Some indeed, then, attempt likewise to form the hebdomads from the medical311311 The Abbe Cruice refers to Censorinus (De Die Natali, cap. vii. et xiv.), who mentions that two numbers were held in veneration, the seventh (hebdomad) and ninth (ennead). The former was of use in curing corporeal disease, and ascribed to Apollo; the latter healed the diseases of the mind, and was attributed to the Muses. (art), being astonished at the dissection of the brain, asserting that the substance of the universe and the power of procreation and the Godhead could be ascertained from the arrangement of the brain. For the brain, being the dominant portion of the entire body, reposes calm and unmoved, containing within itself the spirit. Such an account, then, is not incredible, but widely differs from the conclusions which these (heretics) attempt to deduce from it. For the brain, on being dissected, has within it what may be called a vaulted chamber. And on either side of this are thin membranes, which they term little wings. Now these are gently moved by the spirit, and in turn propel towards the cerebellum the spirit, which, careering through a certain blood-vessel like a reed, advances towards the pineal gland. And near this is situated the entrance of the cerebellum, which admits the current of spirit, and distributes it into what is styled the spinal marrow. But from them the whole frame participates in the spiritual energy, inasmuch as all the arteries, like a branch, are fastened on from this blood-vessel, the extremity of which terminates in the genital blood-vessels, whence all the (animal) seeds proceeding from the brain through the loin are secreted (in the seminal glands). The form, however, of the brain is like the head of a serpent, respecting which a lengthened discussion is maintained by the professors of knowledge, falsely so named, as we shall prove. Six other coupling ligaments grow out of the brain, which, traversing round the head, and having their termination in (the head) itself, hold bodies together; but the seventh (ligament) proceeds from the cerebellum to the lower parts of the rest of the frame, as we have declared.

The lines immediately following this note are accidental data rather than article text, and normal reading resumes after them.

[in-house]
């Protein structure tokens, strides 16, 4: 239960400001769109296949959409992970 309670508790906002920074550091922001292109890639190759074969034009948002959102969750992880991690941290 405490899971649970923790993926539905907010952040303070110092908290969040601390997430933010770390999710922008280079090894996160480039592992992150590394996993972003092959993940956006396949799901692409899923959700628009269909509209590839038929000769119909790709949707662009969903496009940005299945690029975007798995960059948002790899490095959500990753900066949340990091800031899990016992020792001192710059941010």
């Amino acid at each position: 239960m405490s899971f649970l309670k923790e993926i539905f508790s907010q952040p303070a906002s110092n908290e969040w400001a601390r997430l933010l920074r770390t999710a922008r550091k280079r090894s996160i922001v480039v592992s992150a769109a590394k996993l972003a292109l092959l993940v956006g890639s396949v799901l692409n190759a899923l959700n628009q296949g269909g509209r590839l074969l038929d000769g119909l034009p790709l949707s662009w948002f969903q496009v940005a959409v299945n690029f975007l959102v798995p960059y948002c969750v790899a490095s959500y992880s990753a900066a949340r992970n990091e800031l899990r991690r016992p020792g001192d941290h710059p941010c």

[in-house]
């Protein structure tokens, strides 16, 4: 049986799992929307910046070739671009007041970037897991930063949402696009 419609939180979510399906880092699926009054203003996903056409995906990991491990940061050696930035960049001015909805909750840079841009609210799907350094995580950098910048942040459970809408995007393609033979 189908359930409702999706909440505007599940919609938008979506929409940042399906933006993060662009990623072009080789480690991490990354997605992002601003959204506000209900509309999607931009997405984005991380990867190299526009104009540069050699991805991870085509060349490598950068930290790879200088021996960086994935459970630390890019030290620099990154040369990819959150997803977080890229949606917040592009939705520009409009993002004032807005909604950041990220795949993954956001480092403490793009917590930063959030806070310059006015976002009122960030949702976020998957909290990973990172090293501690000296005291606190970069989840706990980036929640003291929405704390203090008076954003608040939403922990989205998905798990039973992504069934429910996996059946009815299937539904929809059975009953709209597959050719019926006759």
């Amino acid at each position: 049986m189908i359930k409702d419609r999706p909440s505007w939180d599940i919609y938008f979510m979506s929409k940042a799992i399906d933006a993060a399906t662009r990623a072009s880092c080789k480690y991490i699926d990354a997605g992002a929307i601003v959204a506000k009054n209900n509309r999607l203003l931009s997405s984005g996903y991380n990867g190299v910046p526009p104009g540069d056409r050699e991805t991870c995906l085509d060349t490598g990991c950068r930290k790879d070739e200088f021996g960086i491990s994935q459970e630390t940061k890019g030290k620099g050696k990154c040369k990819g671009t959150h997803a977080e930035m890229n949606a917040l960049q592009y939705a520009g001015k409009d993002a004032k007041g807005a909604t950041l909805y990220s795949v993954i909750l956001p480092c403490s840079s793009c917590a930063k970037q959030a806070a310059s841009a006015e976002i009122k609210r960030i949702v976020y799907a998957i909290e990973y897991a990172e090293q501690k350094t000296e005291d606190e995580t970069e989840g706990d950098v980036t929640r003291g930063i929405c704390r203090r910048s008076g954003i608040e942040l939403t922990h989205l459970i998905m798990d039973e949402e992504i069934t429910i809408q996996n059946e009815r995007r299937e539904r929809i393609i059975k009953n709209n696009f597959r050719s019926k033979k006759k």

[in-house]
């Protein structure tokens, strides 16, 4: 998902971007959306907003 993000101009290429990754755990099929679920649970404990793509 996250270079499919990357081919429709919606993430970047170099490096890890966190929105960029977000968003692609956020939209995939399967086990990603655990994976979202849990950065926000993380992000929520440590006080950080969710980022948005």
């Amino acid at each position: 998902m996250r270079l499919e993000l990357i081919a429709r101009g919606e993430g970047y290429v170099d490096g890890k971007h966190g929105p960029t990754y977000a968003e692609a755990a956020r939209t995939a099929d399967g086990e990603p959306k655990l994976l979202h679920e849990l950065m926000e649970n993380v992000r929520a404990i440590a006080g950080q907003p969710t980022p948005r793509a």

And respecting this there is an enlarged discussion, whence both Simon and Valentinus will be found both to have derived from this source starting-points for their opinions, and, though they may not acknowledge it, to be in the first instance liars, then heretics. Since, then, it appears that we have sufficiently explained these tenets likewise, and that all the reputed opinions of this earthly philosophy have been comprised in four books; it seems expedient to proceed to a consideration of the disciples of these men, nay rather, those who have furtively appropriated their doctrines.312312 At foot of ms. occur the words, “Fourth Book of Philosophumena.”